Butler-In-A-Box

I say reviving because the whole idea of voice control is nearly as old as computers themselves. Most early attempts involved the system learning your personal vocal inflections — which took an annoying amount of time — before it could understand and act.

One of the earliest attempts was Butler-in-a-Box, a $1,500 whole-home voice-controlled system created in the mid-1980s by magician Gus Searcy.

The last iteration of Butler-in-a-Box got a little closer to natural language interface. While not requiring specific commands, BiB still relied on a limited vocabulary, required extensive voice comprehension training and could respond to only two learned voices.

ivee, Sync, Samsung HDTVs, Siri and Butler-in-a-Box, however, all lack the one key aspect to enable true natural machine-human conversation:

Intuition.

Come Here, Watson, I Need You

iPhone may be a "smart" phone, and Siri may have access to a lot of WolframAlphainfo, but the combination is a kindergartener compared to IBM's Watson. (Full disclosure: my wife does public relations for IBM, but has nothing to do with the Watson work.)

Unlike Siri, Watson is capable of making logical and intuitive connections from several disparate pieces of information, a significant artificial intelligence/natural language breakthrough. In other words, Watson understands.

Just how much Watson understands is illustrated by its new job — providing diagnostic advice to the good human doctors at Memorial Sloan-Kettering Cancer Center. The folks at IBM must be beaming: our son, the doctor!

While clearly brainy and intuitive, Watson likely has awful bedside manner. I'm not aware of any conversational skills Watson may enjoy. Just the facts, ma'am.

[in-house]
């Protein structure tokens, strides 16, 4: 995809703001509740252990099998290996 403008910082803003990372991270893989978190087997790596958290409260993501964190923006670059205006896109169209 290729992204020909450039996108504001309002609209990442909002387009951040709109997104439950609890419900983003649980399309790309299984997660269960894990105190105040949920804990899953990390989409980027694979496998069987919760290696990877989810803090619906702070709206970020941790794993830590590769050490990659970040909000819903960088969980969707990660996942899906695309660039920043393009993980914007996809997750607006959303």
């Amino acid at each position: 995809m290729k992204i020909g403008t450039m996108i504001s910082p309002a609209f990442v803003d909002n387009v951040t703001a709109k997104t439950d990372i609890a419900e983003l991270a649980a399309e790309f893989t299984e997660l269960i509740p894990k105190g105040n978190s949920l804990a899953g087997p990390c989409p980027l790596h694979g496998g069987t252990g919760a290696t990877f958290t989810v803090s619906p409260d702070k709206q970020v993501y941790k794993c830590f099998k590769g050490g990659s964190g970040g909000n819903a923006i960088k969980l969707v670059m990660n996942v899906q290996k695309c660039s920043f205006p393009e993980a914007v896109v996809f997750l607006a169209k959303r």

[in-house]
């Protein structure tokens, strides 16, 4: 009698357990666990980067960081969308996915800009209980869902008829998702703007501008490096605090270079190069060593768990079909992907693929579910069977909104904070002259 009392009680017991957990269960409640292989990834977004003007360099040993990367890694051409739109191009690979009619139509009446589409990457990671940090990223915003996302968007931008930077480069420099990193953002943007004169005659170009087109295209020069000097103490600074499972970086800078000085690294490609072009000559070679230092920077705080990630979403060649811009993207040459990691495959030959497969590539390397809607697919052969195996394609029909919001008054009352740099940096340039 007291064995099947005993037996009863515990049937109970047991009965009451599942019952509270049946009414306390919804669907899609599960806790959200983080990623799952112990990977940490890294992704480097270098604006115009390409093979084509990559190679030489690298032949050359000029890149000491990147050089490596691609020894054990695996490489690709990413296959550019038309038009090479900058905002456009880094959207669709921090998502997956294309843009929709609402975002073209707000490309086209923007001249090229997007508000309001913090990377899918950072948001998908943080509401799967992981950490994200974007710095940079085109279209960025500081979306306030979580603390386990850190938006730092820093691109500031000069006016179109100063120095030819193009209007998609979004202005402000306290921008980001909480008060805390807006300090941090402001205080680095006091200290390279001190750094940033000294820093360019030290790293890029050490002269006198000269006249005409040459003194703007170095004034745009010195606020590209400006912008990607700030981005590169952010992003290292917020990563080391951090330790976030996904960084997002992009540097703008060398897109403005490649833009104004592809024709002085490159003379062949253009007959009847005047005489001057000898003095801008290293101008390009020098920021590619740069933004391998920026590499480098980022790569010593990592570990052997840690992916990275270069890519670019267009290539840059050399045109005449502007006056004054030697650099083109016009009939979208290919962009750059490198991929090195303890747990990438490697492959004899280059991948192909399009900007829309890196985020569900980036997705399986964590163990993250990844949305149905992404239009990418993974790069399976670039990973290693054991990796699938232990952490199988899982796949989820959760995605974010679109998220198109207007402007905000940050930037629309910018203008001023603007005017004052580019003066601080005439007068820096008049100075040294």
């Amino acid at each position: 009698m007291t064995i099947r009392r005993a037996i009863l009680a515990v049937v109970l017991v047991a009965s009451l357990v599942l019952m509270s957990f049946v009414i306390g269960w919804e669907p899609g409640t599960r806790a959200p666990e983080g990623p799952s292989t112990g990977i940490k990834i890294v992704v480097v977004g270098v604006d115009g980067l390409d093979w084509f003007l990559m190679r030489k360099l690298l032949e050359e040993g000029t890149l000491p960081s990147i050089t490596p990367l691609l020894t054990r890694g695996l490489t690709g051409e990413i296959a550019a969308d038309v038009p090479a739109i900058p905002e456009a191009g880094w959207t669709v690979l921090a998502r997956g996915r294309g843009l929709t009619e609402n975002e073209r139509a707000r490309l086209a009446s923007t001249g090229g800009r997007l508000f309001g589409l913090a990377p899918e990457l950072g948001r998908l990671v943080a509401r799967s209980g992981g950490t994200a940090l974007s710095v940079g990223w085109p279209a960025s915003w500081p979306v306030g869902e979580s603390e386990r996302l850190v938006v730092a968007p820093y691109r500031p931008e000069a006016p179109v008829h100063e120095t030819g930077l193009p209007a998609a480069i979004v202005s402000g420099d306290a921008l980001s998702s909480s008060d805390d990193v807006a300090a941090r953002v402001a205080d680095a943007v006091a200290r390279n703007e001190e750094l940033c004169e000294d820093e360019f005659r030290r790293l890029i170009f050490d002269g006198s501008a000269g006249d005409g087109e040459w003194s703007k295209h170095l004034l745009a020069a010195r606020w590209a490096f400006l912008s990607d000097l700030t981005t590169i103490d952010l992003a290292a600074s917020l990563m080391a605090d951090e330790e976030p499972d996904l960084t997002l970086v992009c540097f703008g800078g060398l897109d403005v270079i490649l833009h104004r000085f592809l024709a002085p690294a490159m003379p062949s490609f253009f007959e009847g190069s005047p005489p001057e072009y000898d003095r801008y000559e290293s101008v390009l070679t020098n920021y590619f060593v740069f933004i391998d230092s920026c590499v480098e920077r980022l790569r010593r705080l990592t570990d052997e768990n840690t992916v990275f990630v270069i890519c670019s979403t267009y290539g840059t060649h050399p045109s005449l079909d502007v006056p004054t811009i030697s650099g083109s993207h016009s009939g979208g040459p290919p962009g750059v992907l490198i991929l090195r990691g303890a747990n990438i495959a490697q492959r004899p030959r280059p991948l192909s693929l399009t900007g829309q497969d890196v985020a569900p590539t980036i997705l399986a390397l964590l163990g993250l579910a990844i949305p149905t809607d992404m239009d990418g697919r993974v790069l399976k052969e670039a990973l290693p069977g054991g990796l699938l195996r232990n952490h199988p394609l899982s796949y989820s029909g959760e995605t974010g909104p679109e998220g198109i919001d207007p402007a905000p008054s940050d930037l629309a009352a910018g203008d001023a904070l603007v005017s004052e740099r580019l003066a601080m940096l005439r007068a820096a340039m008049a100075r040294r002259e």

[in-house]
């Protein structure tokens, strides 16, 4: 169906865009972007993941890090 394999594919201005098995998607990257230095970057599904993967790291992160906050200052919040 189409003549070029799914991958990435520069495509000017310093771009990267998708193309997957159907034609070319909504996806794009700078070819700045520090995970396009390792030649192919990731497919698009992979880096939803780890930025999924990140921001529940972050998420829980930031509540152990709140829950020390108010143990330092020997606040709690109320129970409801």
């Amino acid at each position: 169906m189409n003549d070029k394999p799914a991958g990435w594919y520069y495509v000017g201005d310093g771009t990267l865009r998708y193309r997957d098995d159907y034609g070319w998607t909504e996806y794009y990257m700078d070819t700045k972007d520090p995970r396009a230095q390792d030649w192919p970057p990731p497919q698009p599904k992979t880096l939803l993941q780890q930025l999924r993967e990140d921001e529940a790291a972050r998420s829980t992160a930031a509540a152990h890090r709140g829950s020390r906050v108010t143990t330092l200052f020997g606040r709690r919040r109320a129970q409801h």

Perhaps Watson's programmers will provide Watson with a more conversational Siri-like front end. And, maybe at some point, we consumers will be able to dial in and talk to Watson, sort of like Alexander Graham Bell summoned an earlier Watson 135 years ago.
We need to combine all these capabilities — colloquial comprehension, local control and operational functionality, and intuition — to move closer to normalized device-people interaction.

The Last Question

While we strive for greater carbon-silicon communication, we don't desire silicon sentience unless restricted by some version of Isaac Asimov's ingenious Three Rules of Robotics. Otherwise we could end up with a "Daisy"-singing HAL from 2001, the voyeur Colossus: The Forbin Project or the murderously misanthropic Skynet.

And perhaps voice is only an intermediate interface.

Perhaps the most fascinating computer communication evolution in science fiction is described in Asimov's 1956 short story, "The Last Question."

Over the course of several millennia, a series of humans query an increasingly sophisticated computer about how to end entropy. "The Last Question" is first asked via keyboard of a computer which could be an immediate descendent of Watson, moves to voice interogatory on global- to galaxy-wide systems, and ends...well, read for yourself — with a familiar, natural vocal response.

When I first read "The Last Question" as a 13-year-old it blew my adolescent mind. Seeing the start ivee, Sync, Samsung, Siri and Watson are giving us toward more normalized machine-human interface, it may be positively prescient.